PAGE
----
-- Liliana Segura, Editor, Rights & Liberties Special Coverage

E.J. Dionne, TruthDig

Are we witnessing the re-emergence of the far right as a power in American politics? Has John McCain, inadvertently perhaps, become the midwife of a new movement built around fear, xenophobia, racism and anger?

McCain has clearly become uneasy with some of the forces that have gathered around him. He has begun to insist, against the sometimes loud protests from his crowds, that Barack Obama is, among things, a "decent person."

Yet McCain's own campaign is playing with powerful extremist themes to denigrate Obama. When his running mate, Sarah Palin, first brought up Obama's association with 1960s radical Bill Ayers, who has become a centerpiece of McCain's attacks, she accused Obama of "palling around with terrorists." What other "terrorists" was she thinking about?

Since Obama was a child when Ayers was part of the Weather Underground, and since even Republicans have served on boards with Ayers, this is classic guilt by association.

Ayers has been dragged into this campaign because there is a deep frustration on the Right with Obama's enthusiasm for shutting down the culture wars of the 1960s.

Precisely because Obama is not a baby boomer, he carries none of that generation's scars. Most Americans (including most boomers) are weary of living in the past and reprising the 1960s every four years.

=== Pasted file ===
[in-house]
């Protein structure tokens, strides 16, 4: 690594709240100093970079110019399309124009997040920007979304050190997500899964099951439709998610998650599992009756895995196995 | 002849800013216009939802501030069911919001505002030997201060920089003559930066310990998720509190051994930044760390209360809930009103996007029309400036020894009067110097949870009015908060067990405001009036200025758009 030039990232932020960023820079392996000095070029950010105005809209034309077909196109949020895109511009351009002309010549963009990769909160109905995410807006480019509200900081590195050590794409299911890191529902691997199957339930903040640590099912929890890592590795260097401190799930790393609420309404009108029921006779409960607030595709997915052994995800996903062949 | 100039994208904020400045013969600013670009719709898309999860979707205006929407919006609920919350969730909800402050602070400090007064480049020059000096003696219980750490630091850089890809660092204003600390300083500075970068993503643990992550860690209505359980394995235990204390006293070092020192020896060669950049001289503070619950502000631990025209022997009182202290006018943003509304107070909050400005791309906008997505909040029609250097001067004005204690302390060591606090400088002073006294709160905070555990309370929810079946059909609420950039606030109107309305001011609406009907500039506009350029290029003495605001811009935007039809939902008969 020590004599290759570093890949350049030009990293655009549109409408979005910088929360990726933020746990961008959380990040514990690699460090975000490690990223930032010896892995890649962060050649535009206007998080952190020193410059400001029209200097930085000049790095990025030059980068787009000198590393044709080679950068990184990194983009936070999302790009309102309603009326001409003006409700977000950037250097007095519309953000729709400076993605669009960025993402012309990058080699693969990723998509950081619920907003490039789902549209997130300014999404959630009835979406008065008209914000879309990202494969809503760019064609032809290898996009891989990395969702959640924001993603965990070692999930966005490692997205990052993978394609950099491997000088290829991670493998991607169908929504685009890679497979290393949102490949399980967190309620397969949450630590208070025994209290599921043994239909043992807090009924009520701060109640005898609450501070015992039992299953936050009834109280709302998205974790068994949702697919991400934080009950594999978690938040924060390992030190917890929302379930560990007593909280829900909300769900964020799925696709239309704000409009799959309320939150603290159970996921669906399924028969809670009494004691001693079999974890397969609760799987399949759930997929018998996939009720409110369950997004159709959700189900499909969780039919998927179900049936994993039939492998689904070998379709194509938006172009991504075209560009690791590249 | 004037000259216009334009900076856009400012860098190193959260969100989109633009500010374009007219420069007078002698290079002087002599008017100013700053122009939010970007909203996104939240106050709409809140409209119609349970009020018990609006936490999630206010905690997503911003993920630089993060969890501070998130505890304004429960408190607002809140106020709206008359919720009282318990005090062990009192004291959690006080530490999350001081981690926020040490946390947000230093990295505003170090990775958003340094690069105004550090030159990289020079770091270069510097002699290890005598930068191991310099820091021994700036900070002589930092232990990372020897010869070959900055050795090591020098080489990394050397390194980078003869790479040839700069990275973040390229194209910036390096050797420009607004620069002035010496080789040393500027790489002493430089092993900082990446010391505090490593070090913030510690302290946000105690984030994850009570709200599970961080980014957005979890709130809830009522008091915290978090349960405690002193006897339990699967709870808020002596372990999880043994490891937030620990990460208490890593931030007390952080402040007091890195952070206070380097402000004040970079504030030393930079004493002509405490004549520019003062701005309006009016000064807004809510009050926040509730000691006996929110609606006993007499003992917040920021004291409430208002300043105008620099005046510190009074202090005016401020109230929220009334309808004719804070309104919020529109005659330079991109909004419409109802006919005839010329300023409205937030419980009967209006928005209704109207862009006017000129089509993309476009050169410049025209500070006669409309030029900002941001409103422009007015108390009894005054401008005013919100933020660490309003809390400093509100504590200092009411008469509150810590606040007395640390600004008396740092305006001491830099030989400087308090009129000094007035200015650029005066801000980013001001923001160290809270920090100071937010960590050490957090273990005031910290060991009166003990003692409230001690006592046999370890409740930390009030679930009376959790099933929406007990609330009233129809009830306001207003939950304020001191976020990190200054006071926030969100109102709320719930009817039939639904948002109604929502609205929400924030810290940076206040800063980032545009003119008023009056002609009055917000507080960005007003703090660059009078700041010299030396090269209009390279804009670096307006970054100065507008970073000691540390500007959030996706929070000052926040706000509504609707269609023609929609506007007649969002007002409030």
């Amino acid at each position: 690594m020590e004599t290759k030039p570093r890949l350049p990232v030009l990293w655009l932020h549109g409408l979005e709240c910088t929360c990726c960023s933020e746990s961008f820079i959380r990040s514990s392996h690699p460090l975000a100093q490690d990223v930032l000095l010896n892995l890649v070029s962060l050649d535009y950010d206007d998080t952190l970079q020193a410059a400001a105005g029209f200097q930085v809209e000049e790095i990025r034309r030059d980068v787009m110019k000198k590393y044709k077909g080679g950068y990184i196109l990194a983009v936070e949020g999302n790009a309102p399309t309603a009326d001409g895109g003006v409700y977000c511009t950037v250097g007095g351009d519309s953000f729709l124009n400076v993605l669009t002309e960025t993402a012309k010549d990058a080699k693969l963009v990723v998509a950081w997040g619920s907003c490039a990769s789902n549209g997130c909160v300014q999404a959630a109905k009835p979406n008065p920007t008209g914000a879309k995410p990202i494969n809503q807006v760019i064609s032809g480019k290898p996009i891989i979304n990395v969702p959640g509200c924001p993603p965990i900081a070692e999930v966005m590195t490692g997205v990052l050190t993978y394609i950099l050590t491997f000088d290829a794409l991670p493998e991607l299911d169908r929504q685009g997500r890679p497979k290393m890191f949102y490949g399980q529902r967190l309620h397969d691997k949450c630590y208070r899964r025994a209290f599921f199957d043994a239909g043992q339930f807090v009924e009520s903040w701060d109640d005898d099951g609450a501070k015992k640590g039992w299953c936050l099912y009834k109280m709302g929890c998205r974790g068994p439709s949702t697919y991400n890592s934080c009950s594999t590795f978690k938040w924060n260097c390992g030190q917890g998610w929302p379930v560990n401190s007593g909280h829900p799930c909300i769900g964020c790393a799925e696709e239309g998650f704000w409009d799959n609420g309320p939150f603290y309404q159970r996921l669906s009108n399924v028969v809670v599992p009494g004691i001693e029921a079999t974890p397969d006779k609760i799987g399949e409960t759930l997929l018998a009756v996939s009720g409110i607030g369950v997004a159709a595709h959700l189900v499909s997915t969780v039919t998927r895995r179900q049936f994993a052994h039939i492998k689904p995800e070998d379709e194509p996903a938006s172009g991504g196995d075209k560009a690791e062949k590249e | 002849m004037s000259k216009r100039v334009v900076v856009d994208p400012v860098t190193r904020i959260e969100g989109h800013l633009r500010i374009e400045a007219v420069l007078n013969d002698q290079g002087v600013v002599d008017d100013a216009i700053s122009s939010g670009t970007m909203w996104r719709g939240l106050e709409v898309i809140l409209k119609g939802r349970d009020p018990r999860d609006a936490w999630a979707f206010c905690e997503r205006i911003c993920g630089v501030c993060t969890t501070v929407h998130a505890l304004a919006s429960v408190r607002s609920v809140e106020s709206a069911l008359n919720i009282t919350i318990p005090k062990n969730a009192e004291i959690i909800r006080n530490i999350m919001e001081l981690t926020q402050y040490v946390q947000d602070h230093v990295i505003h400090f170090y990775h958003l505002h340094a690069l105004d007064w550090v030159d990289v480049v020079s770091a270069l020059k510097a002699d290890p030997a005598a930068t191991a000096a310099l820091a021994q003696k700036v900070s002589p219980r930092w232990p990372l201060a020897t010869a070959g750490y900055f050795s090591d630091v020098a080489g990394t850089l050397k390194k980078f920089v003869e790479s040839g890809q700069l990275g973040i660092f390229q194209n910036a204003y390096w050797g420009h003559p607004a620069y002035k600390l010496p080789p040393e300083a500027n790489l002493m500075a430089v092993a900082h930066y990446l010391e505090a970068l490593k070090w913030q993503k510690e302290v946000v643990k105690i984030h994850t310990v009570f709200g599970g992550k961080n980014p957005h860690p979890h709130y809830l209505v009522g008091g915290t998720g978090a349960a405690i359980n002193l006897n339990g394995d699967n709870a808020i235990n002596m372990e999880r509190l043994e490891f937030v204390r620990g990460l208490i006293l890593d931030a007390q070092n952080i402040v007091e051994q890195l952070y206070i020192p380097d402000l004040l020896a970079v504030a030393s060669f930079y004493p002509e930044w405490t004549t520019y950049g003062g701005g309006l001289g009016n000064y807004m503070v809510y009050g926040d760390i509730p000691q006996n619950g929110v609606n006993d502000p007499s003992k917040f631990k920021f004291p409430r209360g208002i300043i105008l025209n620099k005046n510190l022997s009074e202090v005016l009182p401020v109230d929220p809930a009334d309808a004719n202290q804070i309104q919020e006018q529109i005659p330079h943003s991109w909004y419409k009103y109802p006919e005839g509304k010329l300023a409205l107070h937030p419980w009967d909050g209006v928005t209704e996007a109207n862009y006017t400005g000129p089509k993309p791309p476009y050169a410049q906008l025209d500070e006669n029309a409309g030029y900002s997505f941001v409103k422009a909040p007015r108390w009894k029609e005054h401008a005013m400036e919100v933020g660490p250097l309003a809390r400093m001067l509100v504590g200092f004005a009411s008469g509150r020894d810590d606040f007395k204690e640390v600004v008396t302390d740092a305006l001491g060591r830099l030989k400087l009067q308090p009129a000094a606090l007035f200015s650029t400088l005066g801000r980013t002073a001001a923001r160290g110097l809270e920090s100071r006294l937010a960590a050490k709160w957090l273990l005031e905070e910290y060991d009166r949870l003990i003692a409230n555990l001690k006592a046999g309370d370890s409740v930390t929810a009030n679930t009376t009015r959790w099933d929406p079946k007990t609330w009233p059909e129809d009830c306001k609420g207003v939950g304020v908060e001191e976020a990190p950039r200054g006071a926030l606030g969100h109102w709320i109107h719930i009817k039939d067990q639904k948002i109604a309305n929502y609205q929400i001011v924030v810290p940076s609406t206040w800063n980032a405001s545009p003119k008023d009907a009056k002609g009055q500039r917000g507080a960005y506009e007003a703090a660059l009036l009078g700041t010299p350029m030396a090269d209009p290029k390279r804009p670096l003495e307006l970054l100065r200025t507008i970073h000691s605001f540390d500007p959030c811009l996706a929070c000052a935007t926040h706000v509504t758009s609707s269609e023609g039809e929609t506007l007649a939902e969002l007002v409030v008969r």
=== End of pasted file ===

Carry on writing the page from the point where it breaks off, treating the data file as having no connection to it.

Yet culture war politics is relatively mild compared with the far right appeals that are emerging this year. It is as if McCain's loyalists overshot the '60s and went back to the '50s or even the '30s.

What we are now witnessing is the mainstreaming of the far right, a phenomenon that began to take shape with some of the earliest attacks on Bill Clinton in the 1990s.

False claims that Obama is a Muslim, that he trained to overthrow the government, that he was educated in Wahhabi Muslim schools, are a standard part of the political discussion. These fake stories come from voices on the ultra-right that have dabbled in other forms of conspiracy, including classic anti-Semitism. McCain and his campaign do not pick up the most extreme charges. They just fan the flames by suggesting that voters don't really know who Obama is, hinting at a sinister backstory without filling in the details. That is left to the voters' imaginations.

The tragic irony here is that McCain was the victim of some of the very same extremist forces in the 2000 South Carolina primary.

To bring McCain down, some of George W. Bush's supporters on the far right peddled all manner of falsehoods about McCain, raising despicable charges about his time as a POW and suggesting (again falsely) that he had fathered an illegitimate child of color. In the past, McCain publicly condemned some of the very people who are now going after Obama.

McCain cannot be blamed for all of the crazies who see in Obama a chance to earn fame and fortune by concocting lies about him. And yes, we should defend the speech rights even of those whose views we find abhorrent.

But the angry McCain-Palin crowds, and particularly those who threaten violence or shout racist epithets, should be a wake-up call to McCain. The dark hints about Obama that McCain's campaign is dropping dovetail too nicely with the nasty trash floating around the Internet and the airwaves.